MANILA, Philippines (AP) — Communist guerrillas in the Philippines vowed Monday to make more explosive mines and step up their attacks, defying a warning by President Rodrigo Duterte and putting at risk scheduled peace talks.
After visiting the wake of three soldiers killed by a rebel land mine, Duterte warned over the weekend that if another soldier died from such weapons, he would call off the planned resumption of long-stalled peace negotiations on Aug. 20 in Norway.
He repeated his threat Monday in a speech to army troops at a military camp in central Catbalogan city.
"I will not plead for it because I am the president," he said. "Do not use that land mine. If I hear one more explosion, goodbye, and you peace panel, come home, don't waste your money there and talk nonsense.
"These communists, if you're listening, you have been at war with this government for 45 years. Do you want to fight another 45 years?" Duterte asked.
The Communist Party of the Philippines and its guerrilla wing, the New People's Army, rejected Duterte's demand and vowed in a statement to step up the manufacture of remotely-detonated explosive devices and their use in guerrilla assaults. The rebels said they do not use banned land mines but make and use devices that are planted beforehand and detonated remotely.
The communist party "is not one to back down from threats of war by Duterte," the rebels said. "Waging people's war has always been the path to strengthen the revolution and accumulate victories."
Duterte, who labels himself a leftist president, initially built rapport with the Maoist guerrillas by offering two key Cabinet posts to left-wing activists and offering the communists a part in his administration. A rebel leader, Jose Maria Sison, had planned to return home after three decades of self-exile in Europe to meet Duterte, who used to be his student at a Manila university.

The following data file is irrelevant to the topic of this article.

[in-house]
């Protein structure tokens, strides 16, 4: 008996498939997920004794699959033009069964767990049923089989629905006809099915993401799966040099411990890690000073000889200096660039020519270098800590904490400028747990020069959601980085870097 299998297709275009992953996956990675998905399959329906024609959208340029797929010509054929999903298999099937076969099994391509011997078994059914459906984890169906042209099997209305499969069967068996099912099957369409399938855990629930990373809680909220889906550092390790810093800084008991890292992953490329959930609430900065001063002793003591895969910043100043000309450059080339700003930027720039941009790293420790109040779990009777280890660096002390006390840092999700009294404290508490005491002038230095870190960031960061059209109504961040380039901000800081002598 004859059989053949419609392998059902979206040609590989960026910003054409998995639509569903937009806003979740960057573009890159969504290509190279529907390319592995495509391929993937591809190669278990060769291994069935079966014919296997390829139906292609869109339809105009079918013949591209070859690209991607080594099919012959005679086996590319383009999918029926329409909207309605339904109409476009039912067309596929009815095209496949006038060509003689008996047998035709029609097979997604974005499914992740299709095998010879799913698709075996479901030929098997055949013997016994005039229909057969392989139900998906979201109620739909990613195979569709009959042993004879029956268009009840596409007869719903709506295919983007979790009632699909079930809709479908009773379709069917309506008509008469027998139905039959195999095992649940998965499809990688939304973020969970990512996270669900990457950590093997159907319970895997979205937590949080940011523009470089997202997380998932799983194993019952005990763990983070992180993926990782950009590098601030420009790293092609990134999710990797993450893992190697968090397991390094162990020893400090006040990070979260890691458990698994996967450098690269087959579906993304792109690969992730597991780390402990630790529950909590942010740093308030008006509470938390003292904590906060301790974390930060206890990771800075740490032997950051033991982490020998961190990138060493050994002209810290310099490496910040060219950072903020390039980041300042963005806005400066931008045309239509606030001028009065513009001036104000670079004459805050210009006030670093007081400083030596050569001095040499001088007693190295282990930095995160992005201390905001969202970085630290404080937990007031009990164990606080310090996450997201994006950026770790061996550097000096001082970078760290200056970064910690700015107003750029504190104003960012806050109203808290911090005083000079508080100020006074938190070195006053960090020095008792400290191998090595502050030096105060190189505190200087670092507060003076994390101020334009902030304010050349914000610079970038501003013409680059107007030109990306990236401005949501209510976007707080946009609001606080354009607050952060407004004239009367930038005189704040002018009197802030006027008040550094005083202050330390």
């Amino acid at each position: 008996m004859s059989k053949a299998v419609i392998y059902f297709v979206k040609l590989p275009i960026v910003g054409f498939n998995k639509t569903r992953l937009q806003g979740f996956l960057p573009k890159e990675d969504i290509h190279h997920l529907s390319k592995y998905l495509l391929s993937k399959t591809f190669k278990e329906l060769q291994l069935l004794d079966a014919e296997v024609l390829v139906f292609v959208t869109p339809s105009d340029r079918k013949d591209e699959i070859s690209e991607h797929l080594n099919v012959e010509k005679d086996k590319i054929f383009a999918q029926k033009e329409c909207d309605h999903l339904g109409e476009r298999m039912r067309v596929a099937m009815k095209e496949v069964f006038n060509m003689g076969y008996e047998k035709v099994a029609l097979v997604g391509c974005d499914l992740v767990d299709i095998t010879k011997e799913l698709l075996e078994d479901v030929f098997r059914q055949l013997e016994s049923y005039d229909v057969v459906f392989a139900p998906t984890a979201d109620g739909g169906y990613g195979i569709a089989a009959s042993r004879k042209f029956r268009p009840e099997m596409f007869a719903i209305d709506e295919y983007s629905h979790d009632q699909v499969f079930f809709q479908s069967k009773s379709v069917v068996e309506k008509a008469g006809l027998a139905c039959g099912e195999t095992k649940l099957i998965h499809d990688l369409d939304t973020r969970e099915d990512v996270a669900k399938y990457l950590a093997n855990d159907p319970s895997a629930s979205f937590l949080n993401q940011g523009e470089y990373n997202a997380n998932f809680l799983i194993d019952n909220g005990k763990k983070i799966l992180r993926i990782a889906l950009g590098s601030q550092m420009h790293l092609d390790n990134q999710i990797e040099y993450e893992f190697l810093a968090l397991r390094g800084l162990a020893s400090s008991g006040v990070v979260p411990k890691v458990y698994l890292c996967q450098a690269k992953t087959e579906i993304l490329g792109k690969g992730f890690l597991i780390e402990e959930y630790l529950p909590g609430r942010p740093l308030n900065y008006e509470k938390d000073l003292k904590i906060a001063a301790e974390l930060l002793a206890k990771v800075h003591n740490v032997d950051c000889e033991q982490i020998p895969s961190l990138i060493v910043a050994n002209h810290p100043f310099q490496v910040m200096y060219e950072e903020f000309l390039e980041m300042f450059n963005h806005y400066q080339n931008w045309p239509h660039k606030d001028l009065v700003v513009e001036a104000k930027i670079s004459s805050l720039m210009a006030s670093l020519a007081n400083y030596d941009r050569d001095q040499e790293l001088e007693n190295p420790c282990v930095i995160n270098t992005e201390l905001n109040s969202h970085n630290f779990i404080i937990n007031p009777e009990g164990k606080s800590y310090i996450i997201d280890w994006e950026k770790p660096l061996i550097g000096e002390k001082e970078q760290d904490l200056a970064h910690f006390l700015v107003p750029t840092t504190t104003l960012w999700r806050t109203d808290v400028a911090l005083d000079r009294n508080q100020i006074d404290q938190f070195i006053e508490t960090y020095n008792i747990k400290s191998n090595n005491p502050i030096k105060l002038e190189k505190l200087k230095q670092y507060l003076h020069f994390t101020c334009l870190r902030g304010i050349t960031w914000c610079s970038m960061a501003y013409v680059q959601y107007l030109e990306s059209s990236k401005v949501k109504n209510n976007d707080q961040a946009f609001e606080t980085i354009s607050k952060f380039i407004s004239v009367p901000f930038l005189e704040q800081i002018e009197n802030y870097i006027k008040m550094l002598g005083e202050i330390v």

The blossoming relations became strained quickly, however, as the president declared a ceasefire but withdrew it five days later after the rebels killed a militiaman in southern Davao del Norte province and failed to declare their own truce by his deadline.
Duterte accused the guerrillas on Monday of surviving through extortion of mining companies and vast banana plantations in the south and added that the rebels have been unable to control even one village for 24 hours or help left-wing candidates win in elections independently.
The guerrillas said the president's "mindset is becoming more and more militarized as he hops from one military camp to the next."
"He is showing himself to be more and more cantankerous, inventing one reason after another to attack the (communist party and the rebels) instead of finding ways to push forward peace negotiations," the rebels said.
The decades-long communist insurgency, one of Asia's longest-running, has left about 150,000 combatants and civilians dead since the late 1960s. It also has stunted economic development, especially in the countryside, where the Maoist insurgents are active.